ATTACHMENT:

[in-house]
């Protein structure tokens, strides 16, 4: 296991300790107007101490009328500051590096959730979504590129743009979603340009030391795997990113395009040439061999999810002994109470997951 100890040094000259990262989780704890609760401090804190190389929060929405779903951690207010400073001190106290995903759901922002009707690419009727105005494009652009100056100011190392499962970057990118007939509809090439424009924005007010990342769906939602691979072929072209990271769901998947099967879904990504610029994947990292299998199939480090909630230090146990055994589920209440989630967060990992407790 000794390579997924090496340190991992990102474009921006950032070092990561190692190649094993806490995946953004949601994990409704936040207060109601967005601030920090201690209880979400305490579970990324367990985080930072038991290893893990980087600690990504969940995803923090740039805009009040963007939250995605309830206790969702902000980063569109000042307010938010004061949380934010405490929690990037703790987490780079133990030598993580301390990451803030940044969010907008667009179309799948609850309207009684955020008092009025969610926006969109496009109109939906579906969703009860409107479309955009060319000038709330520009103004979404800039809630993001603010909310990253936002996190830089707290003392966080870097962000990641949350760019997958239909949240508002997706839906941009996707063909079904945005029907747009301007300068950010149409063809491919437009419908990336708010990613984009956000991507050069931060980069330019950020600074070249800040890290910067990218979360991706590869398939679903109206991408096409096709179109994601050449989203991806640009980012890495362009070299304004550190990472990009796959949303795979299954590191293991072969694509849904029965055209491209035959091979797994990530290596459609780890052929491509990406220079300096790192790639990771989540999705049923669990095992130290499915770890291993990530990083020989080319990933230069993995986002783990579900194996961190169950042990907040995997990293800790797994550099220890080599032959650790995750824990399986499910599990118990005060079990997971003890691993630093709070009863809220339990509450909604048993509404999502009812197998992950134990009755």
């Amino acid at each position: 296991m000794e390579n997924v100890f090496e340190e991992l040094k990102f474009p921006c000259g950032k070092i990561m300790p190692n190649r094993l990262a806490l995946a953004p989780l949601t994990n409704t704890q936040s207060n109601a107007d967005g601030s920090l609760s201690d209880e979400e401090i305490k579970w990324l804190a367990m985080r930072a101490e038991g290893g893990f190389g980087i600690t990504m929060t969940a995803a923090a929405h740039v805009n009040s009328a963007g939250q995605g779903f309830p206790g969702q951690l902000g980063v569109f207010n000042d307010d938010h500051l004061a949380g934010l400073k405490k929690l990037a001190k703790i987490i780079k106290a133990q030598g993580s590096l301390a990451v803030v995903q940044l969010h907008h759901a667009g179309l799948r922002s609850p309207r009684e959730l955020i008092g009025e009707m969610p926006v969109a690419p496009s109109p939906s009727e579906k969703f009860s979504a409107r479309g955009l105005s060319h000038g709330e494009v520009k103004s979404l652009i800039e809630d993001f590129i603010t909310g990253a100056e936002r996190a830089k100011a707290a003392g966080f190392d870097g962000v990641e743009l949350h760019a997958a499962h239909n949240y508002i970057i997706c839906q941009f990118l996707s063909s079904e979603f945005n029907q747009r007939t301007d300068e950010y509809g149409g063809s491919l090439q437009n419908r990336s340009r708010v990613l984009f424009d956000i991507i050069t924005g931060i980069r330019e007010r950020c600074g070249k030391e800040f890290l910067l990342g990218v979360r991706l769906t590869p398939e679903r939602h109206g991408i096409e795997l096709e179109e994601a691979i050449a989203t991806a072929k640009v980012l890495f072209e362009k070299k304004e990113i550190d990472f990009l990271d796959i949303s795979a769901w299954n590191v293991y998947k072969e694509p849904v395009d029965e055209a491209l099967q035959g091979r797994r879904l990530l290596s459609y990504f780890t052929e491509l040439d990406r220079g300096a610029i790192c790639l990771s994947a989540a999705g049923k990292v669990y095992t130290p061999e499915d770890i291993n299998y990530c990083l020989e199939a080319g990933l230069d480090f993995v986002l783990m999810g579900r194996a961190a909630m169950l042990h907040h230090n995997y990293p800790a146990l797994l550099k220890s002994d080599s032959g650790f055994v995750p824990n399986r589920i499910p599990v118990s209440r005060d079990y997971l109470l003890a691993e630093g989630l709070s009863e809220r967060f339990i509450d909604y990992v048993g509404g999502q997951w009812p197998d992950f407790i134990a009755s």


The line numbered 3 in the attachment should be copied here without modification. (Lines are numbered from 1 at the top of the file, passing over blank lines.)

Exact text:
């Amino acid at each position: 296991m000794e390579n997924v100890f090496e340190e991992l040094k990102f474009p921006c000259g950032k070092i990561m300790p190692n190649r094993l990262a806490l995946a953004p989780l949601t994990n409704t704890q936040s207060n109601a107007d967005g601030s920090l609760s201690d209880e979400e401090i305490k579970w990324l804190a367990m985080r930072a101490e038991g290893g893990f190389g980087i600690t990504m929060t969940a995803a923090a929405h740039v805009n009040s009328a963007g939250q995605g779903f309830p206790g969702q951690l902000g980063v569109f207010n000042d307010d938010h500051l004061a949380g934010l400073k405490k929690l990037a001190k703790i987490i780079k106290a133990q030598g993580s590096l301390a990451v803030v995903q940044l969010h907008h759901a667009g179309l799948r922002s609850p309207r009684e959730l955020i008092g009025e009707m969610p926006v969109a690419p496009s109109p939906s009727e579906k969703f009860s979504a409107r479309g955009l105005s060319h000038g709330e494009v520009k103004s979404l652009i800039e809630d993001f590129i603010t909310g990253a100056e936002r996190a830089k100011a707290a003392g966080f190392d870097g962000v990641e743009l949350h760019a997958a499962h239909n949240y508002i970057i997706c839906q941009f990118l996707s063909s079904e979603f945005n029907q747009r007939t301007d300068e950010y509809g149409g063809s491919l090439q437009n419908r990336s340009r708010v990613l984009f424009d956000i991507i050069t924005g931060i980069r330019e007010r950020c600074g070249k030391e800040f890290l910067l990342g990218v979360r991706l769906t590869p398939e679903r939602h109206g991408i096409e795997l096709e179109e994601a691979i050449a989203t991806a072929k640009v980012l890495f072209e362009k070299k304004e990113i550190d990472f990009l990271d796959i949303s795979a769901w299954n590191v293991y998947k072969e694509p849904v395009d029965e055209a491209l099967q035959g091979r797994r879904l990530l290596s459609y990504f780890t052929e491509l040439d990406r220079g300096a610029i790192c790639l990771s994947a989540a999705g049923k990292v669990y095992t130290p061999e499915d770890i291993n299998y990530c990083l020989e199939a080319g990933l230069d480090f993995v986002l783990m999810g579900r194996a961190a909630m169950l042990h907040h230090n995997y990293p800790a146990l797994l550099k220890s002994d080599s032959g650790f055994v995750p824990n399986r589920i499910p599990v118990s209440r005060d079990y997971l109470l003890a691993e630093g989630l709070s009863e809220r967060f339990i509450d909604y990992v048993g509404g999502q997951w009812p197998d992950f407790i134990a009755s």